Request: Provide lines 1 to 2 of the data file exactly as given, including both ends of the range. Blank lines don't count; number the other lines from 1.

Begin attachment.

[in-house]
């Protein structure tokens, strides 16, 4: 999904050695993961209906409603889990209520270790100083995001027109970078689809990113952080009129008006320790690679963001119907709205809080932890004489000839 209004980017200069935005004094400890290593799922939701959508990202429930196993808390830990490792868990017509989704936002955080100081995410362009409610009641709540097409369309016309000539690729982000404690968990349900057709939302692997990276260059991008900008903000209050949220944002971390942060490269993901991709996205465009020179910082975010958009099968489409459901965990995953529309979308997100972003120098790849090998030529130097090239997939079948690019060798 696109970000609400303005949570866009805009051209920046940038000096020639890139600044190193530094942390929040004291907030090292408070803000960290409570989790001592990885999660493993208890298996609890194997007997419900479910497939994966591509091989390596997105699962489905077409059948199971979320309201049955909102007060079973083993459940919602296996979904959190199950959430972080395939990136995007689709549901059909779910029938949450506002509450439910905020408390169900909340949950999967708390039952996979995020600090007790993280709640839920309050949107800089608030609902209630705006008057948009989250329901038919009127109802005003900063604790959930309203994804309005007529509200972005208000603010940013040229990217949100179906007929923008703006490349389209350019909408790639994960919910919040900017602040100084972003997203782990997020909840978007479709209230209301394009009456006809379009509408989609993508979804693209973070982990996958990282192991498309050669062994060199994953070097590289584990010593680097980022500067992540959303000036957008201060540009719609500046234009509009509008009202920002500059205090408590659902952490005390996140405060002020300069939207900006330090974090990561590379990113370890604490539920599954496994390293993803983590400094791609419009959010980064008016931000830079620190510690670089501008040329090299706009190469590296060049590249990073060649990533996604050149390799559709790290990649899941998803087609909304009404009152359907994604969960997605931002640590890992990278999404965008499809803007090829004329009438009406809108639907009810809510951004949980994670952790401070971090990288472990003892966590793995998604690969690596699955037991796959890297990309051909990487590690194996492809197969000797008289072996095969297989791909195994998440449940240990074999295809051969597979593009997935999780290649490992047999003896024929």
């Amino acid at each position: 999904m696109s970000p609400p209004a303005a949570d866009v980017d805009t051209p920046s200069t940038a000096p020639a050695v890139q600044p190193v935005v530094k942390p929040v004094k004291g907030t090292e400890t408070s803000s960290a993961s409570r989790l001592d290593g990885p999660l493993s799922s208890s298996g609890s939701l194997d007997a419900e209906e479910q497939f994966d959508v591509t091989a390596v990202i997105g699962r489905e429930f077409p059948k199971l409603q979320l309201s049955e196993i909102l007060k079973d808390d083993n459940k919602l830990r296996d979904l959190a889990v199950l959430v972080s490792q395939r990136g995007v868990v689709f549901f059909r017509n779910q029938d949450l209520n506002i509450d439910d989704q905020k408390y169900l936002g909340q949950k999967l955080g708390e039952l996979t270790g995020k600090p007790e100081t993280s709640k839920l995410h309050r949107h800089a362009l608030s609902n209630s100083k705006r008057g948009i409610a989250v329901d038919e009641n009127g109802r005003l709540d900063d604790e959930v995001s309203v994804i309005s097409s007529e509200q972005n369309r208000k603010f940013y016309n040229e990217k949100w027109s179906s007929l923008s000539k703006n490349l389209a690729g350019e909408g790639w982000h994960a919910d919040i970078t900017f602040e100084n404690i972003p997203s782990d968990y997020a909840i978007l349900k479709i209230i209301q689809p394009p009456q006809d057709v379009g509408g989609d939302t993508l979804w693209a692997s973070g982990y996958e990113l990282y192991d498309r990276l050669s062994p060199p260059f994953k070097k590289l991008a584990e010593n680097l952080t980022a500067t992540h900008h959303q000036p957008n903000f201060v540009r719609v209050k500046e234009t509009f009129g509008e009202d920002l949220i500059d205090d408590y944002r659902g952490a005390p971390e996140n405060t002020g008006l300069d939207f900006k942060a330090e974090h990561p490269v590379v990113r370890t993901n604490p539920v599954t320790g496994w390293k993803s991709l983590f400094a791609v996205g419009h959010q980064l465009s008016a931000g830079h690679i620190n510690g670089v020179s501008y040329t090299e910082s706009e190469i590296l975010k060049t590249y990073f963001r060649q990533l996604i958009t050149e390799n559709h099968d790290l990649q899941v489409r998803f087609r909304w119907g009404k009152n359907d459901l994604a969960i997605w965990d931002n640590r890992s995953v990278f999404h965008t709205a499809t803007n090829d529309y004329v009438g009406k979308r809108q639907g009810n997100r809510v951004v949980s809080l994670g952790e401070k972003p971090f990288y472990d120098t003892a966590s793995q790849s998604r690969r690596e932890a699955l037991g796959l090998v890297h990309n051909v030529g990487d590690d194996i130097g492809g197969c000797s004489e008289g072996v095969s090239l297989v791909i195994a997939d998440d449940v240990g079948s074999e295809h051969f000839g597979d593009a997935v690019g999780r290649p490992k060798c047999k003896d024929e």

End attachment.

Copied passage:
[in-house]
């Protein structure tokens, strides 16, 4: 999904050695993961209906409603889990209520270790100083995001027109970078689809990113952080009129008006320790690679963001119907709205809080932890004489000839 209004980017200069935005004094400890290593799922939701959508990202429930196993808390830990490792868990017509989704936002955080100081995410362009409610009641709540097409369309016309000539690729982000404690968990349900057709939302692997990276260059991008900008903000209050949220944002971390942060490269993901991709996205465009020179910082975010958009099968489409459901965990995953529309979308997100972003120098790849090998030529130097090239997939079948690019060798 696109970000609400303005949570866009805009051209920046940038000096020639890139600044190193530094942390929040004291907030090292408070803000960290409570989790001592990885999660493993208890298996609890194997007997419900479910497939994966591509091989390596997105699962489905077409059948199971979320309201049955909102007060079973083993459940919602296996979904959190199950959430972080395939990136995007689709549901059909779910029938949450506002509450439910905020408390169900909340949950999967708390039952996979995020600090007790993280709640839920309050949107800089608030609902209630705006008057948009989250329901038919009127109802005003900063604790959930309203994804309005007529509200972005208000603010940013040229990217949100179906007929923008703006490349389209350019909408790639994960919910919040900017602040100084972003997203782990997020909840978007479709209230209301394009009456006809379009509408989609993508979804693209973070982990996958990282192991498309050669062994060199994953070097590289584990010593680097980022500067992540959303000036957008201060540009719609500046234009509009509008009202920002500059205090408590659902952490005390996140405060002020300069939207900006330090974090990561590379990113370890604490539920599954496994390293993803983590400094791609419009959010980064008016931000830079620190510690670089501008040329090299706009190469590296060049590249990073060649990533996604050149390799559709790290990649899941998803087609909304009404009152359907994604969960997605931002640590890992990278999404965008499809803007090829004329009438009406809108639907009810809510951004949980994670952790401070971090990288472990003892966590793995998604690969690596699955037991796959890297990309051909990487590690194996492809197969000797008289072996095969297989791909195994998440449940240990074999295809051969597979593009997935999780290649490992047999003896024929």